The Elizabeth D. Gee Endowed Fund for Research on Women

This fund supports the research of advanced Women’s, Gender, and Sexuality Studies doctoral students.  It is named in honor of Elizabeth D. Gee in recognition of her scholarship in the fields of education and feminist ethics and in appreciation of her commitment to raising funds for Women’s, Gender and Sexuality Studies research.

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Downtown Lewiston, Maine    Kennedy Park, Lewiston, Maine

2015-2016 Gee Award

My research examines the role gender and sexuality play in the expression of shifting racial formations in a town experiencing rapid and significant racial change, and the challenge these expressions may pose to ideas of multicultural inclusion in a post-racial America. In the past year, I conducted 29 interviews exploring the racial identifications and experiences of 40 Somali-American and white teens in Lewiston, Maine. Lewiston is a predominantly white, Christian, non-metro town currently home to the largest per capita Somali Muslim population in the U.S., and situated in one of the historically “whitest states in the nation.” The Elizabeth D. Gee Grant for Women's, Gender and Sexuality Studies Research made it possible for me to travel back to Maine from Ohio to begin my research with local teens in the fall of 2015. The funds also allowed me to purchase an external hard drive to back-up my interviews, pay each research subject for their time, and finally, cover transcription costs in this last stage of my research. -Andrea Breau, Doctoral Candidate

2014-2015 Gee Awards

This year, I have been able to do archival research on the experiences of indigenous use in the inland Northwest in boarding and other compulsory education schools around the turn of the 20th century in three different archives, including the national archives in Seattle. I have also traveled to the in the northwest to begin ethnographic interviews with youth who have had contact with the juvenile justice system. This grant has been invaluable to facilitating the research that will be necessary to complete both my dissertation and my first manuscript. -Krista Benson, Doctoral Candidate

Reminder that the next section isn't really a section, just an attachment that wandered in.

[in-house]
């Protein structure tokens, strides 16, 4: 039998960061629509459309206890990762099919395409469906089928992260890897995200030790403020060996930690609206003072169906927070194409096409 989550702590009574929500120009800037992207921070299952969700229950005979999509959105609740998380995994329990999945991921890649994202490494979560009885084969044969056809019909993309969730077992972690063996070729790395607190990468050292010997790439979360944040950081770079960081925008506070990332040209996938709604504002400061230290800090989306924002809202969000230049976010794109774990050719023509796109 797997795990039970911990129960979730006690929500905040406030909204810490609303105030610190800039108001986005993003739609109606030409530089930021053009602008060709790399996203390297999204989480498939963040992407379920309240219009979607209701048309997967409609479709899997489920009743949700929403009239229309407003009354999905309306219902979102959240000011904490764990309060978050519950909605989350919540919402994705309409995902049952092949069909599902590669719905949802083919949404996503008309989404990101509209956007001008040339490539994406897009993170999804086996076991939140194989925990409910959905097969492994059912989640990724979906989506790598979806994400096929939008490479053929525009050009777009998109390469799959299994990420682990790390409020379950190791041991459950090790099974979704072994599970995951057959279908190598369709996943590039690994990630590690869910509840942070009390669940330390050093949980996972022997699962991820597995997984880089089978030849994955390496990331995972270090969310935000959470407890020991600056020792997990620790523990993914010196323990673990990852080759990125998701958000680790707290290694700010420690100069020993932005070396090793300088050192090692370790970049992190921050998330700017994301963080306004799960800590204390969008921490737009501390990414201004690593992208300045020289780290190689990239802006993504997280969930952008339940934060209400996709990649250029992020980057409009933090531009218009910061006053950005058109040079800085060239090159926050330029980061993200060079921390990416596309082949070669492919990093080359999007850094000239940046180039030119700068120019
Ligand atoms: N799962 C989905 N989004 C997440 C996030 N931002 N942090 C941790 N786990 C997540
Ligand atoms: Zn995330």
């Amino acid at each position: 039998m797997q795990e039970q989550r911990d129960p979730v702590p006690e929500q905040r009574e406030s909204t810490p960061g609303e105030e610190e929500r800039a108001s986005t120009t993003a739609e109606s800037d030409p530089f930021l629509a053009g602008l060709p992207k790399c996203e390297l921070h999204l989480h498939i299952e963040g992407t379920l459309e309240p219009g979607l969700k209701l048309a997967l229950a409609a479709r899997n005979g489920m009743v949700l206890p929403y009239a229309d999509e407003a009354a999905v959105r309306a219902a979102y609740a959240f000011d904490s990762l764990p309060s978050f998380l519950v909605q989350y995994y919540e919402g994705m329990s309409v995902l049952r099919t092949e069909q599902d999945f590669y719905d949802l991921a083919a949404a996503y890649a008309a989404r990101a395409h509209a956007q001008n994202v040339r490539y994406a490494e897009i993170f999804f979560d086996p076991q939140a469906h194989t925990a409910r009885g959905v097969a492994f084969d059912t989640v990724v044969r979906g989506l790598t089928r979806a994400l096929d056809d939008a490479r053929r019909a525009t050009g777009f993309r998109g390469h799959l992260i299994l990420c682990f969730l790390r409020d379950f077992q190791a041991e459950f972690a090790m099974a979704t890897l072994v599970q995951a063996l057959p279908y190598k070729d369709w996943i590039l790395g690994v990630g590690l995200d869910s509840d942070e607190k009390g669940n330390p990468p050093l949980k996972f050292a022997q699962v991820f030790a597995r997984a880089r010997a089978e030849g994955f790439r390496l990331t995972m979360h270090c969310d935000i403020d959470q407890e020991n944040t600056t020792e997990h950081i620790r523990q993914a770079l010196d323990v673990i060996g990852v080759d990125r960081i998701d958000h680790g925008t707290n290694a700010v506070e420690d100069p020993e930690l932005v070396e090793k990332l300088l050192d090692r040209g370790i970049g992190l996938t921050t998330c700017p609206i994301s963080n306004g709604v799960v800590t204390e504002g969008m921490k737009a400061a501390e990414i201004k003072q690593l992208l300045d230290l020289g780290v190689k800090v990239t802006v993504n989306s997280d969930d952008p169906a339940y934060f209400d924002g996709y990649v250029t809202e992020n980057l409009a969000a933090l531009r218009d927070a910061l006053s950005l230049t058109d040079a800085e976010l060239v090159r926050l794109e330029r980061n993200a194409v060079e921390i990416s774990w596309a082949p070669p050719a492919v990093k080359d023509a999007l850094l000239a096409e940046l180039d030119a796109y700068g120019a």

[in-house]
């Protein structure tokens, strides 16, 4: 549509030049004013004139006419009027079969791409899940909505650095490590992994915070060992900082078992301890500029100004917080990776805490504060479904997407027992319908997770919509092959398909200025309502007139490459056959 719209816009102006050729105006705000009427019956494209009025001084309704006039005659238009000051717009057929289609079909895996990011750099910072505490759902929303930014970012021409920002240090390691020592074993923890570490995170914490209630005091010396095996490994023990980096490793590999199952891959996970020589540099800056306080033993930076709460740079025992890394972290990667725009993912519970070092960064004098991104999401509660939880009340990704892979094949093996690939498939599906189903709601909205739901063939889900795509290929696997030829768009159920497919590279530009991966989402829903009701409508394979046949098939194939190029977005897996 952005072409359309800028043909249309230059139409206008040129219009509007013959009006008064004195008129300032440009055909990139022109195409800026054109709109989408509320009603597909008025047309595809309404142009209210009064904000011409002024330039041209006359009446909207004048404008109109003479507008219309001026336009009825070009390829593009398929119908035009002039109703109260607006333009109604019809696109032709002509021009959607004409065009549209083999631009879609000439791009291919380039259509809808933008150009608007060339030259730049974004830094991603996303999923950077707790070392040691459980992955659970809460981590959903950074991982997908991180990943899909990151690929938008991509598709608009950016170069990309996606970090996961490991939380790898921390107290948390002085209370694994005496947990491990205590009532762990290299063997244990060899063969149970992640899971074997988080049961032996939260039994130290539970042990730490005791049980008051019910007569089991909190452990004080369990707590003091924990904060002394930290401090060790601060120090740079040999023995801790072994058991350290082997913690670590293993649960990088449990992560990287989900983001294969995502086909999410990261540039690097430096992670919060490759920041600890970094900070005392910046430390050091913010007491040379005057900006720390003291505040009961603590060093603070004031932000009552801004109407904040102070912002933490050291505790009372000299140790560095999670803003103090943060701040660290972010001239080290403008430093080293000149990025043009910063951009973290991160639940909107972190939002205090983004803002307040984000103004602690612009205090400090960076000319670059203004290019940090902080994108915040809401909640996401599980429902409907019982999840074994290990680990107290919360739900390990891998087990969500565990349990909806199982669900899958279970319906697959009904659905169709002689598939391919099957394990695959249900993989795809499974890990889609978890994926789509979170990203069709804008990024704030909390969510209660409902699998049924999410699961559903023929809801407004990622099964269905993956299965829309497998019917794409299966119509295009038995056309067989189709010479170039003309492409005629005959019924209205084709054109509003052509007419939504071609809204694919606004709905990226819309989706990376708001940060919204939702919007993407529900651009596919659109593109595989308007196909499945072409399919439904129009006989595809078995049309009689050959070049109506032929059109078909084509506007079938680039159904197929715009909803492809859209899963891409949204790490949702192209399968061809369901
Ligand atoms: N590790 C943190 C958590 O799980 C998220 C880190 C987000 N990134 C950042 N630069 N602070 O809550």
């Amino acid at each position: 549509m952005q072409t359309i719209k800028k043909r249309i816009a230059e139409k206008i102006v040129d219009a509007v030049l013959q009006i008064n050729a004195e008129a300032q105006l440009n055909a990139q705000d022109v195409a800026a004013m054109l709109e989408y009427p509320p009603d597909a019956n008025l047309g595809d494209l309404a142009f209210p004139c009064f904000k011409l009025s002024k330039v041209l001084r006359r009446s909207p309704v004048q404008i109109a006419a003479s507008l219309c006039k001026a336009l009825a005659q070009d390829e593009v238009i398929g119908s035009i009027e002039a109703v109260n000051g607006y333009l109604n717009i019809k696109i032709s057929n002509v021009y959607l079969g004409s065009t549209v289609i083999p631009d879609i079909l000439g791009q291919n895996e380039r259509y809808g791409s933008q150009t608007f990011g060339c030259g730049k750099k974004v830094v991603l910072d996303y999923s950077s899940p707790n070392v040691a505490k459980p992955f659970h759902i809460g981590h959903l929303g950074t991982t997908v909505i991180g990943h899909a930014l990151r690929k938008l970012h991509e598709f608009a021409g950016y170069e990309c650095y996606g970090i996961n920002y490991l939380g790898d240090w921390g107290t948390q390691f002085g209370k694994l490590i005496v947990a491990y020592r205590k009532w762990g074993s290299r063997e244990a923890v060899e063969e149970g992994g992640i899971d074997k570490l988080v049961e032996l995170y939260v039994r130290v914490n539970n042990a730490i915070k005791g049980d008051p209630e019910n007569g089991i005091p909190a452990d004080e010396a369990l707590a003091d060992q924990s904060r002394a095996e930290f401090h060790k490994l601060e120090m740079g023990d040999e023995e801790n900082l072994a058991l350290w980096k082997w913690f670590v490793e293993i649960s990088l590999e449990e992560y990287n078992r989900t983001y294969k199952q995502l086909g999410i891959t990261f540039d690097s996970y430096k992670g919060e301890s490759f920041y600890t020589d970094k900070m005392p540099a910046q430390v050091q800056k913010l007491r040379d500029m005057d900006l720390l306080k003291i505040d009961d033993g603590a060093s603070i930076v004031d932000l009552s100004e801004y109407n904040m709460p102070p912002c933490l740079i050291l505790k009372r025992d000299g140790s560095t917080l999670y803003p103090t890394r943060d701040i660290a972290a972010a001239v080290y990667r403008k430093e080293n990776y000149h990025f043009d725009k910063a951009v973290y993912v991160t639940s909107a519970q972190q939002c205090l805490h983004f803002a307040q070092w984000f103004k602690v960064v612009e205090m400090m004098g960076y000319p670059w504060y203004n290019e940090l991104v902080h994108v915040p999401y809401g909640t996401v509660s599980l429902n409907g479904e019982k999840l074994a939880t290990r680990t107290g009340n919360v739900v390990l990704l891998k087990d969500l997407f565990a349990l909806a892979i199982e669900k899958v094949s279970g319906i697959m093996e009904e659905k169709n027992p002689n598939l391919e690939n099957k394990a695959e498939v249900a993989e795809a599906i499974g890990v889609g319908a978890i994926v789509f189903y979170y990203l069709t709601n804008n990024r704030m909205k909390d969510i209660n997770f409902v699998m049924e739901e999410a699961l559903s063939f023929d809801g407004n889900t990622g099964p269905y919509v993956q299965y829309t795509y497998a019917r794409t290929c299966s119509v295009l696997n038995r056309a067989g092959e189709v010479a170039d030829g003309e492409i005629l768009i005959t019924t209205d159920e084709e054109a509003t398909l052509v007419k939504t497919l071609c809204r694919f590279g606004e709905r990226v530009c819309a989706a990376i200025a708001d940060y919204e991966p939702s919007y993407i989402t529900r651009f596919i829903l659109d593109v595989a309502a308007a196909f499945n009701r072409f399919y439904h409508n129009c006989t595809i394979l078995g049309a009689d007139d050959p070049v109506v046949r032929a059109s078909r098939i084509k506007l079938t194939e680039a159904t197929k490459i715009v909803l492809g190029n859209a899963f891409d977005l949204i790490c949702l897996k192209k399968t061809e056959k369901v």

The Elizabeth D. Gee grant I received was absolutely critical to allowing me to complete my fieldwork for my dissertation. I used the grant to study the effects of economic distress on individuals in Central Ohio. Particularly, I interviewed participants and followed up with them over the course of a year about their experiences of job loss and how it affected their involvement in care work and housework. The grant enabled me to compensate these individuals for granting the interviews and for revealing so much of their hardship for my study. My ability to compensate them was important to having access to the stories of an economically precarious population, for whom participating in the study meant less time with their families or looking for jobs. Without the Gee grant, I could not have completed my fieldwork in a timely manner, nor could I have gotten the scope of data that I did. These grants are critical for the development of graduate students' research in the department. -Haley Swenson, Doctoral Candidate

 

 

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